We had a great time this morning harvesting our crop of broad beans.
The beans grew to over 6′ tall and heavily laden with pods. I usually know when the beans are ready to pick, when they all begin to fall over and the pods are swollen. Here is a before shot of the bed. All over the place.
I gave Ben my garden clippers and he managed to fell the entire bean forest (his words), and Kim and I picked the beans off the stalks and shelled them.
He did a great job, and this is what was left when he was finished.
Then I cleaned it up and chopped each of the stalks down to the ground. I leave the root in because the broad bean roots have nitrogen nodules that break down into the soil and act as a fertiliser for the next crop. It is known as fixing nitrogen.
This is a shot of the bed all tidied up and ready for a top dress of sheep manure and compost.
So how much did we harvest? A whopping 3.6 kg (8 lbs) of Broad Beans (Fava). Last years harvest we only managed 1.8 kg (4 lbs) from the same area. The rain has been above average this season.
We also saved all of the finger sized pods and are having those with our roast dinner tonight. This is before Kim had topped and tailed them ready for dinner.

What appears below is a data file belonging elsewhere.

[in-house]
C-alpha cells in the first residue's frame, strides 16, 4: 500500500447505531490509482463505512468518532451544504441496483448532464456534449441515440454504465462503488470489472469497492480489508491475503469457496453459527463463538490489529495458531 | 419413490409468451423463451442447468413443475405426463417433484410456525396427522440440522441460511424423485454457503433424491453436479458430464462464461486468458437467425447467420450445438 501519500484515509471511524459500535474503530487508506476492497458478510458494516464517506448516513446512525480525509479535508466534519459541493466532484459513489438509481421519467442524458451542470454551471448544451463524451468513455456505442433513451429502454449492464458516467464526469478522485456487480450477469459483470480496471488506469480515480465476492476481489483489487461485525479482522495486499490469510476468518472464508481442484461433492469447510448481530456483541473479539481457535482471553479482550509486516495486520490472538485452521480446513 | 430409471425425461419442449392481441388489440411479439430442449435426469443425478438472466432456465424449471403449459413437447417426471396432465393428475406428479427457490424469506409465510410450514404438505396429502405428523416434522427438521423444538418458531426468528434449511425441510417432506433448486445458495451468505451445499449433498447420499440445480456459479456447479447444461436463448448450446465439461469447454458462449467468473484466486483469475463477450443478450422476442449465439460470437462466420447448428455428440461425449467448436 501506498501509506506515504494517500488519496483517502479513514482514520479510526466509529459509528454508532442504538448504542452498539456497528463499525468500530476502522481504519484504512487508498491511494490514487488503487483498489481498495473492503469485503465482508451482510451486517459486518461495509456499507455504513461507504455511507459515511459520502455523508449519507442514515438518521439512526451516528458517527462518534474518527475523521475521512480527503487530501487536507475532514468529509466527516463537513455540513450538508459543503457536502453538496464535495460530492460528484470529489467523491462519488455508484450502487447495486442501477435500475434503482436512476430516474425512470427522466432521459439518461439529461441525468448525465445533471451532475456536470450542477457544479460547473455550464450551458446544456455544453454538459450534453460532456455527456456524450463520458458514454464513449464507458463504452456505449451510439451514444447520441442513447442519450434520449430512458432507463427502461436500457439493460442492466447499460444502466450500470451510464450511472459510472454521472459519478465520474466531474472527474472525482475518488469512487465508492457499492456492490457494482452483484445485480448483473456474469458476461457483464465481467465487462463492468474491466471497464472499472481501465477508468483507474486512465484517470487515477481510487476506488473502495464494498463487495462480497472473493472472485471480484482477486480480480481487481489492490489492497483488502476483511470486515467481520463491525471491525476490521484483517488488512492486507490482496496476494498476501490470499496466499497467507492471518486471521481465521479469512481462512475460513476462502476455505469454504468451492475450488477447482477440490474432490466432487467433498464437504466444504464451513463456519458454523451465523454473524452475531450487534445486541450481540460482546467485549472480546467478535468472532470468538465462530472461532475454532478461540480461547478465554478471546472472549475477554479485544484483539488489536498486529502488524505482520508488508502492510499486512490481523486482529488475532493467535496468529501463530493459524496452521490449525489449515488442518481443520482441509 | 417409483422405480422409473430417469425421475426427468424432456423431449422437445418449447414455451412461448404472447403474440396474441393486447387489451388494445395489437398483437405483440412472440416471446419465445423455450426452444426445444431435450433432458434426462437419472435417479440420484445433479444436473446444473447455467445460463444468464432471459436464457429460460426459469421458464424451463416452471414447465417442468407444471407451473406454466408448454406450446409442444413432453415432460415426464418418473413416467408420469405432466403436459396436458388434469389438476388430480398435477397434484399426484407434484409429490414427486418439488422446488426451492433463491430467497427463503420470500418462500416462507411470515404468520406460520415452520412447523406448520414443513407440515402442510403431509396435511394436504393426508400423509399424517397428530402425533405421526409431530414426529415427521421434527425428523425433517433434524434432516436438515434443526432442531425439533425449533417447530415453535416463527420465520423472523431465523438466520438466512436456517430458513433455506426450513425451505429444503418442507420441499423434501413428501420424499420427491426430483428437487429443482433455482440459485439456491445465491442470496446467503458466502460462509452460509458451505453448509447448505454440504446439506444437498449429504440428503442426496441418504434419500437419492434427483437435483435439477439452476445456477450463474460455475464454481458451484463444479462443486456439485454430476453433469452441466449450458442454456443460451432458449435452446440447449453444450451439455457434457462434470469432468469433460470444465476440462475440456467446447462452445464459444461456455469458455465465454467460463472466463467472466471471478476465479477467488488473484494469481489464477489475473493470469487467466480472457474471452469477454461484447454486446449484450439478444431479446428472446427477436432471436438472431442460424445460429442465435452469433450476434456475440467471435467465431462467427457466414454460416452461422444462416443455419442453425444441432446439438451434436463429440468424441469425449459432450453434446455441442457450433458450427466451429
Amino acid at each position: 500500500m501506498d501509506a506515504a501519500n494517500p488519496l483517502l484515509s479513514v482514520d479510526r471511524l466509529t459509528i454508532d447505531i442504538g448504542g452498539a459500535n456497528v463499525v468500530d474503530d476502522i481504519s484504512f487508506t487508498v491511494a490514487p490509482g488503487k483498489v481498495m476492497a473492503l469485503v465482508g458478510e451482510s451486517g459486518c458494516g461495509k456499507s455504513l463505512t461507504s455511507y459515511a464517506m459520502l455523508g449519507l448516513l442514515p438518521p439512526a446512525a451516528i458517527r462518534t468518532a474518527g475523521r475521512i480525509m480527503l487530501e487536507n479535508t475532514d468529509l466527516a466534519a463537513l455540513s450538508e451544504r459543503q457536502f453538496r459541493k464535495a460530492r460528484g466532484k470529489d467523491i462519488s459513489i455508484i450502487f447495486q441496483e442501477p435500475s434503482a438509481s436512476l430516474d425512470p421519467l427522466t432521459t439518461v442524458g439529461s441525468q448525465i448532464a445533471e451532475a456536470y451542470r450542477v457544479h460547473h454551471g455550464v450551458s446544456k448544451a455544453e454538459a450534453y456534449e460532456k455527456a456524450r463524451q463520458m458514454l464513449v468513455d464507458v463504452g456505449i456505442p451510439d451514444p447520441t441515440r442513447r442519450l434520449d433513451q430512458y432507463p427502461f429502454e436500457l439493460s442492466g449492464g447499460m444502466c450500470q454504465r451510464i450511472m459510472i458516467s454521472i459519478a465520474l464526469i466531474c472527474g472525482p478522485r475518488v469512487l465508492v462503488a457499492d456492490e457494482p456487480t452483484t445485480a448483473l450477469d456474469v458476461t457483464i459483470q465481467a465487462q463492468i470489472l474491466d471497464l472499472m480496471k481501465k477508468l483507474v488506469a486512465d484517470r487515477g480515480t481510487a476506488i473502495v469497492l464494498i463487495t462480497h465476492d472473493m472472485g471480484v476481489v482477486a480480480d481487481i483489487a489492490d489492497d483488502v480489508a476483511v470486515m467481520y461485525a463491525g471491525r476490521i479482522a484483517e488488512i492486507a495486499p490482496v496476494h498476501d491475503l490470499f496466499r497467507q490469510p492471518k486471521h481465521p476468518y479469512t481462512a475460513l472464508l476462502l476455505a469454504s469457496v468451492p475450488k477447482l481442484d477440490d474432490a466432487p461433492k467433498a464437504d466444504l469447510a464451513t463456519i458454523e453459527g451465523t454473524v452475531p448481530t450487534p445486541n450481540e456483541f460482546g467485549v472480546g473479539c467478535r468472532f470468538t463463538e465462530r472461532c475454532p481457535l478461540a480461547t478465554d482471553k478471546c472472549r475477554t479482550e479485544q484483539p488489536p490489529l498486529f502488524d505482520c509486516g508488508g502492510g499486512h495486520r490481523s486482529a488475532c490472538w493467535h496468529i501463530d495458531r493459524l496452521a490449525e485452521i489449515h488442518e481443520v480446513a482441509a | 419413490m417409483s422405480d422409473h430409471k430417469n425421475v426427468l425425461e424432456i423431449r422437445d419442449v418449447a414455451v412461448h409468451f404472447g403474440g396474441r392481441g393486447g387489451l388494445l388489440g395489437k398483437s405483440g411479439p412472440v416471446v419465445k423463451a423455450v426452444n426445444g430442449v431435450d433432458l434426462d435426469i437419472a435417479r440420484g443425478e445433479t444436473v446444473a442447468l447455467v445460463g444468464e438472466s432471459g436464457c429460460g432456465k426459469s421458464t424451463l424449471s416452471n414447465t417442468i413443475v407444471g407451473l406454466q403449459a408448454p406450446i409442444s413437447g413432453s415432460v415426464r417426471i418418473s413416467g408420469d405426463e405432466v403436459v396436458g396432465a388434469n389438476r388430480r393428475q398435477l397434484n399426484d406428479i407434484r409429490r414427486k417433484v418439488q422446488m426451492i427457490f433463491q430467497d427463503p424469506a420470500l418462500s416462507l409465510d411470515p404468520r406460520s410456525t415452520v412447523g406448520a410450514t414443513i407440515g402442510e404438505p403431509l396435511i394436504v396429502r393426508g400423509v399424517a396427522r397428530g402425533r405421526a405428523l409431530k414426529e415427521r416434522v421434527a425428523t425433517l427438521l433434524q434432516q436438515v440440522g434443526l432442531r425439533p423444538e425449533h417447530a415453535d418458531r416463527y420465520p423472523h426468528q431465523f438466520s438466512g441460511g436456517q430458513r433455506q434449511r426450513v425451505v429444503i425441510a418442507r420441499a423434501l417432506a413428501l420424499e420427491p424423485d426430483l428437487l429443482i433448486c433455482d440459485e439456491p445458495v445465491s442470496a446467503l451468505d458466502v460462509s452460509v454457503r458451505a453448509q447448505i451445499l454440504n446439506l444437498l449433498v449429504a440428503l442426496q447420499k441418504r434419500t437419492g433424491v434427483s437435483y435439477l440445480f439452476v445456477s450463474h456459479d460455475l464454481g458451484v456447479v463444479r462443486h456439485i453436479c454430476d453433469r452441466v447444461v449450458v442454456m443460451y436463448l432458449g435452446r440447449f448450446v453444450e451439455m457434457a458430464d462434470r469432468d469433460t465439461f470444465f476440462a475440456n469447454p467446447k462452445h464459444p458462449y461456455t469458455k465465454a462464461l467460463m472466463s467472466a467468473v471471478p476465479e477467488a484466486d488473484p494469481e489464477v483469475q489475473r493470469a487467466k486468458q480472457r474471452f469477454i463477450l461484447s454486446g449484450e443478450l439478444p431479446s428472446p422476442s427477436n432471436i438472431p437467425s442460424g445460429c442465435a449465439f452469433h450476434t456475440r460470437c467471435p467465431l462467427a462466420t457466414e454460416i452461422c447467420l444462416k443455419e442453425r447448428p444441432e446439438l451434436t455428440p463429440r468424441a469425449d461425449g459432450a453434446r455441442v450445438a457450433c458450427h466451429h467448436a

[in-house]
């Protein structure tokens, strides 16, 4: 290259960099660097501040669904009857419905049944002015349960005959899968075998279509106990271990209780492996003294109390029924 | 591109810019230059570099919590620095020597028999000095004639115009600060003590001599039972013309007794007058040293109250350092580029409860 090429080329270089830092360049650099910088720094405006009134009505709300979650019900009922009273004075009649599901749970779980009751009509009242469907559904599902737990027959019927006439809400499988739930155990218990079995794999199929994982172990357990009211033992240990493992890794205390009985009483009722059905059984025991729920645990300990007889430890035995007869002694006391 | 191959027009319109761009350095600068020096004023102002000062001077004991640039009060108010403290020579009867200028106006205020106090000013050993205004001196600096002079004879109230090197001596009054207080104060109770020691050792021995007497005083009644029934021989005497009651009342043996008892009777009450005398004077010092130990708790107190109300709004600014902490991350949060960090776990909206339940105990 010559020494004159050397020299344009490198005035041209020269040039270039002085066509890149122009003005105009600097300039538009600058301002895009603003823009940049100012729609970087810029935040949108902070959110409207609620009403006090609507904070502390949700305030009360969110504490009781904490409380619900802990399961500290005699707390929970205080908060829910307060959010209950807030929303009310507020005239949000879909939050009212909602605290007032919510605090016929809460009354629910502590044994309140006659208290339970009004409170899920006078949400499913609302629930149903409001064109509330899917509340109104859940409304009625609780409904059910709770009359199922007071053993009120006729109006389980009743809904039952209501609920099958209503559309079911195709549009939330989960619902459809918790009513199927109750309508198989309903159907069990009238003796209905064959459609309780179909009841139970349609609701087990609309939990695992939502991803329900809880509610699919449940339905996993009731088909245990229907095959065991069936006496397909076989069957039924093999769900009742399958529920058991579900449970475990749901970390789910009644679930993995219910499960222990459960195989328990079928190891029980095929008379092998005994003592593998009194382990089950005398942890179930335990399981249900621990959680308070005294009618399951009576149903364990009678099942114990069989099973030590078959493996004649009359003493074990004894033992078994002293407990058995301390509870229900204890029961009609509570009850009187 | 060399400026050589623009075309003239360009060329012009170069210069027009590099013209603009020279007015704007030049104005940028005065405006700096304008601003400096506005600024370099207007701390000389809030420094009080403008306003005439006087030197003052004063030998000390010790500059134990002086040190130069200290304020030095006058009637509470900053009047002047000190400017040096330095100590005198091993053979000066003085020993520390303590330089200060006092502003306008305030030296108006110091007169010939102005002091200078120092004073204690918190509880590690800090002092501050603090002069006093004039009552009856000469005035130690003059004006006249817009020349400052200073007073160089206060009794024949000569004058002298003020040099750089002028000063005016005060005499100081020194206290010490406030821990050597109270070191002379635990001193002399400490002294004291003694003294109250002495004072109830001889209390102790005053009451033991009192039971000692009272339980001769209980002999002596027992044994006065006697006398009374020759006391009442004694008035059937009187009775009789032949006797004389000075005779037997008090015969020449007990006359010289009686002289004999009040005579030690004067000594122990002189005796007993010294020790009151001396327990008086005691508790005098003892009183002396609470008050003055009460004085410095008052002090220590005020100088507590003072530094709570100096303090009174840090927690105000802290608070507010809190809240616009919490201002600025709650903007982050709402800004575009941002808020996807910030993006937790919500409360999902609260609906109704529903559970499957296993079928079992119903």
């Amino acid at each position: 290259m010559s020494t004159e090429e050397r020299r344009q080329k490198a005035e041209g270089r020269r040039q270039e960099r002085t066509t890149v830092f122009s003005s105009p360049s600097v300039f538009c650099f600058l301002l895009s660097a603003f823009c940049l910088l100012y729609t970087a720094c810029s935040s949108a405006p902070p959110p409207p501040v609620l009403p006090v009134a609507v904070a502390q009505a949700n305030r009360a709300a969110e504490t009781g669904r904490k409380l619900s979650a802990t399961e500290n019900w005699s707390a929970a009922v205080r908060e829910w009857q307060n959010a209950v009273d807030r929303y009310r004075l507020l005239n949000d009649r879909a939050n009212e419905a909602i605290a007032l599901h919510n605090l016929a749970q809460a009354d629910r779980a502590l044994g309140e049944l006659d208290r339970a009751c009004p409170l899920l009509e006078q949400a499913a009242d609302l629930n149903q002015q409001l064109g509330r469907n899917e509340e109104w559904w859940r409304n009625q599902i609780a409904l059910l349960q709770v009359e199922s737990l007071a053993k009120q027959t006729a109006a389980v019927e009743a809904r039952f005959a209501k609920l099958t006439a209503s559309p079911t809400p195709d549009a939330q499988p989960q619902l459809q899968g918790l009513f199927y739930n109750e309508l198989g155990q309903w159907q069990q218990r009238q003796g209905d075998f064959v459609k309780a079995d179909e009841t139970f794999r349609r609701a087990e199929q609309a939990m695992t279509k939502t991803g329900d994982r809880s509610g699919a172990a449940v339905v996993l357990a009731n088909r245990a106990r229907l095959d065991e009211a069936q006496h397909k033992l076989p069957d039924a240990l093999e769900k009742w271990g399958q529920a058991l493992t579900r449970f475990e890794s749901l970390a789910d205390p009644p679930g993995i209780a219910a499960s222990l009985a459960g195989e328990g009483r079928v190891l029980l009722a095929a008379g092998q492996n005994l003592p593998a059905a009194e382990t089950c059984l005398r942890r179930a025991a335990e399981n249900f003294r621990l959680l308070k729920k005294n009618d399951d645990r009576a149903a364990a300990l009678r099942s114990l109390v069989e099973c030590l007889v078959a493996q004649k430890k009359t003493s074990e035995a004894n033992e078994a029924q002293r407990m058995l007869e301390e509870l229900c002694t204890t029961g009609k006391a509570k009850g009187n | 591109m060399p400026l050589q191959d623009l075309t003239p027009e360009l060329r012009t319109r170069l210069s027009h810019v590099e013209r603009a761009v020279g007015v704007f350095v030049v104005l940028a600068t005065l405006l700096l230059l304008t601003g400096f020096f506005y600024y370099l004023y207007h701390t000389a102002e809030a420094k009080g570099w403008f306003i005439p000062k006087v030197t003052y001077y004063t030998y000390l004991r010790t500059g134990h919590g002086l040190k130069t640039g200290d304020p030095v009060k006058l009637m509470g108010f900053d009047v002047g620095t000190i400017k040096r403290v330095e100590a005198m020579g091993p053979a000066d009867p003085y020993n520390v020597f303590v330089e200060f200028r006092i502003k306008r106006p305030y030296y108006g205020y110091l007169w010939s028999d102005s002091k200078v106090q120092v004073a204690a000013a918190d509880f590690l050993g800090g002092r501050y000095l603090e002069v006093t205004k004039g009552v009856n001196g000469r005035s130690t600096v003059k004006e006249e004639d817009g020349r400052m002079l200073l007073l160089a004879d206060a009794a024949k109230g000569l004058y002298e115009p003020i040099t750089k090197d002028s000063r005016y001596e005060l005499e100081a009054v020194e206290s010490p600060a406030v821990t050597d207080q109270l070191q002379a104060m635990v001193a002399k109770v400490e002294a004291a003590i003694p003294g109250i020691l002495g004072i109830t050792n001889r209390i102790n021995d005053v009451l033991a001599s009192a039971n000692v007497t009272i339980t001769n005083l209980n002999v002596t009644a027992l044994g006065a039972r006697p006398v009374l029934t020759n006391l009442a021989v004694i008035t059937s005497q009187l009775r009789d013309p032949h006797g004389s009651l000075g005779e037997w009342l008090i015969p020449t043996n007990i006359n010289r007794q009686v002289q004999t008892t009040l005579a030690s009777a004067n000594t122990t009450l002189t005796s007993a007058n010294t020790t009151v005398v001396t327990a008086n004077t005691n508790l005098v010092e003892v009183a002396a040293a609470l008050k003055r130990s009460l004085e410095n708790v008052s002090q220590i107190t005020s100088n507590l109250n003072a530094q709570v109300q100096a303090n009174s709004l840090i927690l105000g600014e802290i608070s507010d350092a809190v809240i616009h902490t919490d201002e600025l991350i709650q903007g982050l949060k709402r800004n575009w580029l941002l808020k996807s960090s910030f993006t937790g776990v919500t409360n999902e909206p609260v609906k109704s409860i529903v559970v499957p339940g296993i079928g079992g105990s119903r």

We also saved about 400 gm (14 oz) of fresh beans to be sauted in a little butter and garlic with dinner.
I blanched the remainder for freezing and we have enough for soups and stews for winter. It is such a great feeling to be able to harvest a crop like this with so little effort. I think I fertilised twice over the winter with Powerfeed via the water butts, and that was it. I did not weed at all and performed no pest control. I saved 5 long stalks and kept the first 4 largest pods attached and hung them upside down in the garage. When the seeds are dry I will store them in a sealed glass jar for next season.
Broad beans are just the most easiest and tastiest crop to grow over our temperate winter.